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Cloud Box desired. Please help :)
December 31, 2012 9:13 AM   Subscribe

Help me find or make a cloud in a box. By a cloud I mean a "A visible mass of condensed water vapor floating in the atmosphere, typically high above the ground." By a box I mean something that can fit on a desktop. The inspiration came from this art installation.

Ideally this cloud in a box would have the ability to be easily renewed. Sadly aerogel is not in my budget.
posted by rdurbin to Science & Nature (14 answers total) 13 users marked this as a favorite
 
Clouds in jars
posted by xingcat at 9:18 AM on December 31, 2012 [3 favorites]


That's not Aerogel and I'm not sure why Colossal said that it was (I think he was looking at the material details for the separate "Cumulus" piece by the same artist). From the video it seems that it's just a regular fog machine, where the fog is lit from behind and photographed at the precise moment that it looks like a cloud. It would be difficult to replicate this on your desk -- maybe Hans Haacke's Condensation Cube would be a better work of contemporary art to base this on.

You can buy a very small piece (1 inch square) of Aerogel for sixty dollars, which might give you more cloud for your buck than some kind of fog emitting contraption.
posted by theodolite at 9:29 AM on December 31, 2012


Hey theodolite -- the artist pointed me in the direction of the Smithsonian article when I was putting the piece together, so I'm pretty sure he's using some form of aerogel?
posted by joinks at 9:36 AM on December 31, 2012


I think whoever wrote the Smithsonian post was confusing or conflating Nimbus with Cumulus, an earlier piece by Smilde that clearly incorporates Aerogel, which is solid and blue in color. It's visible about halfway down this page. The fog/clouds in Nimbus don't resemble Aerogel. In fact, the quote from Smilde directly after Aerogel is mentioned says "I make the clouds using a combination of smoke, moisture and the right backlighting," i.e., not using Aerogel.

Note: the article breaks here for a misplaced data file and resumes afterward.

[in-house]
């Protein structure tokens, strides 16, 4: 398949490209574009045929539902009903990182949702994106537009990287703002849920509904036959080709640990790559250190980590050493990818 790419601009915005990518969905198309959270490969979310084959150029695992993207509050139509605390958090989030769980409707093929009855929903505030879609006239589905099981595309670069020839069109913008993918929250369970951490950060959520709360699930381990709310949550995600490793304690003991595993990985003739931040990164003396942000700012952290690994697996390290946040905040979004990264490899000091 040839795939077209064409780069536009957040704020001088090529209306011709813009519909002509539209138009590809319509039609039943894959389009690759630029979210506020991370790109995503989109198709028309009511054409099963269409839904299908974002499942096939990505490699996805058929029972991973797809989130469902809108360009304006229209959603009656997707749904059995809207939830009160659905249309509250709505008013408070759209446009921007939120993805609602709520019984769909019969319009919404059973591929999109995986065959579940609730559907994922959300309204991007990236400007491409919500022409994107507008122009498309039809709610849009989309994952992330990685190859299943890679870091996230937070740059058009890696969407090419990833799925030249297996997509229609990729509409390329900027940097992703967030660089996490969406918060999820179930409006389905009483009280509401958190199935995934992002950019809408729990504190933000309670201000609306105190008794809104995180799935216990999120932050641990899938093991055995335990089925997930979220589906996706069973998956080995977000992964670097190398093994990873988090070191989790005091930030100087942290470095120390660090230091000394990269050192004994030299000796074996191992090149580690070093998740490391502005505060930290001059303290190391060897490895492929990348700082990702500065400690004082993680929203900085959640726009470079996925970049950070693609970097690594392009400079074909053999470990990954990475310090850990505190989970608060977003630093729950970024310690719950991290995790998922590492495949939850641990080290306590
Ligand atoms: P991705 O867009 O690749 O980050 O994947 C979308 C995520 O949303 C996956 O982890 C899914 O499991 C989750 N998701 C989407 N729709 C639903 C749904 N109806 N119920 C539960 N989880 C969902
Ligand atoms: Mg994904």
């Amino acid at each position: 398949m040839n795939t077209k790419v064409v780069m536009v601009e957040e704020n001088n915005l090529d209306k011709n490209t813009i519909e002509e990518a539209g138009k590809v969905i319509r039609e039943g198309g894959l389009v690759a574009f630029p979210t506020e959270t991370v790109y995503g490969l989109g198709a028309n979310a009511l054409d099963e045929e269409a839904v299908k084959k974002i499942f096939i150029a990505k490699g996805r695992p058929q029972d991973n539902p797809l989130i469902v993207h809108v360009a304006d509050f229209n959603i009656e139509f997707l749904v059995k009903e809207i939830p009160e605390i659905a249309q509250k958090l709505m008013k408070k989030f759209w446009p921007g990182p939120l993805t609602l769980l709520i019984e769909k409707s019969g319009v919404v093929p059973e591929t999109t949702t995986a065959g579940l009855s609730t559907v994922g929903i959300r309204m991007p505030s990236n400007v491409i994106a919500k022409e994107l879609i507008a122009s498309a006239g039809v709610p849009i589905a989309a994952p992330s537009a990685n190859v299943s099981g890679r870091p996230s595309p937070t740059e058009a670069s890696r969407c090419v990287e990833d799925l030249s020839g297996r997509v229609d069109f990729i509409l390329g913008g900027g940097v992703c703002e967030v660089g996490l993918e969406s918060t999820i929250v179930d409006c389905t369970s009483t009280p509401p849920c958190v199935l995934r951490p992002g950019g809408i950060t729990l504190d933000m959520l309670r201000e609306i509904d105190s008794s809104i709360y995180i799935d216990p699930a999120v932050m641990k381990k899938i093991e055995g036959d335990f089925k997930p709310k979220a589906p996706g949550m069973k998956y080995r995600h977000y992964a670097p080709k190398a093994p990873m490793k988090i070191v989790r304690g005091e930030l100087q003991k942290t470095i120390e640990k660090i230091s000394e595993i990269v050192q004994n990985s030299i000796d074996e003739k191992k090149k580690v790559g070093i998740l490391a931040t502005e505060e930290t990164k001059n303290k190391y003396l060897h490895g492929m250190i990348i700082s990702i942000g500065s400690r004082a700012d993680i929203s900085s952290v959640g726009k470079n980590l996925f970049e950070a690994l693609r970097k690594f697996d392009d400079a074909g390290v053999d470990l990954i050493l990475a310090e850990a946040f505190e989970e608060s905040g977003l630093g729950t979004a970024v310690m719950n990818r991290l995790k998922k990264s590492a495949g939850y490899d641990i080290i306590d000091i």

posted by theodolite at 9:47 AM on December 31, 2012 [1 favorite]


If you watch the video, it's definitely not aerogel. Aerogel is a solid.
posted by Grither at 9:48 AM on December 31, 2012


Fair enough, fixed!

And rdurbin, to your question, also check out this series of photographs from my friend Paul.
posted by joinks at 9:54 AM on December 31, 2012


How about a puff of cotton with some lightning hidden inside it, like this? (I'm cranky because I'd wanted to make something like that for years, but never actually did it!)
posted by moonmilk at 10:11 AM on December 31, 2012 [1 favorite]


Hmm. I might have to go the cotton route. It has the best chance of actually getting completed. That MAKE cloud is pretty awesome, thanks. Here is another DIY cloud project I found.
posted by rdurbin at 11:44 AM on December 31, 2012


I hope you'll post your cloud-in-a-box here when it's done!
posted by moonmilk at 12:50 PM on December 31, 2012


Would the chemistry/physics of a lava lamp be useful here...?
posted by notyou at 3:17 PM on December 31, 2012


This is not what you asked for, but since you have found an answer, I feel okay in offering this alternative form of cloud chamber which fits your ease-of-renewal criterion: Andy Foland's Cloud Chamber

This is a version of the cloud chambers used to detect subatomic particles in cyclotrons and the like. Those ones use hydrogen diffused through a fluid, while this one uses vaporized isopropanol (isopropyl alcohol-- the pure stuff, where your bottle of rubbing alcohol is the same stuff in diluted form) to make a volume of visible vapor. If it works as advertised, you should see the trails of cosmic rays zipping through your chamber.
posted by Sunburnt at 3:21 PM on December 31, 2012


Did you notice the "bottled sky" item at the aeroGel site? I wonder what the liquid is.
posted by mon-ma-tron at 6:43 PM on December 31, 2012


Ultrasonic vaporizer
posted by flabdablet at 8:58 AM on January 1, 2013


Just found this - kenetic art - Levitating cloud using cotton and magnets
posted by rdurbin at 6:30 AM on March 20, 2013 [1 favorite]


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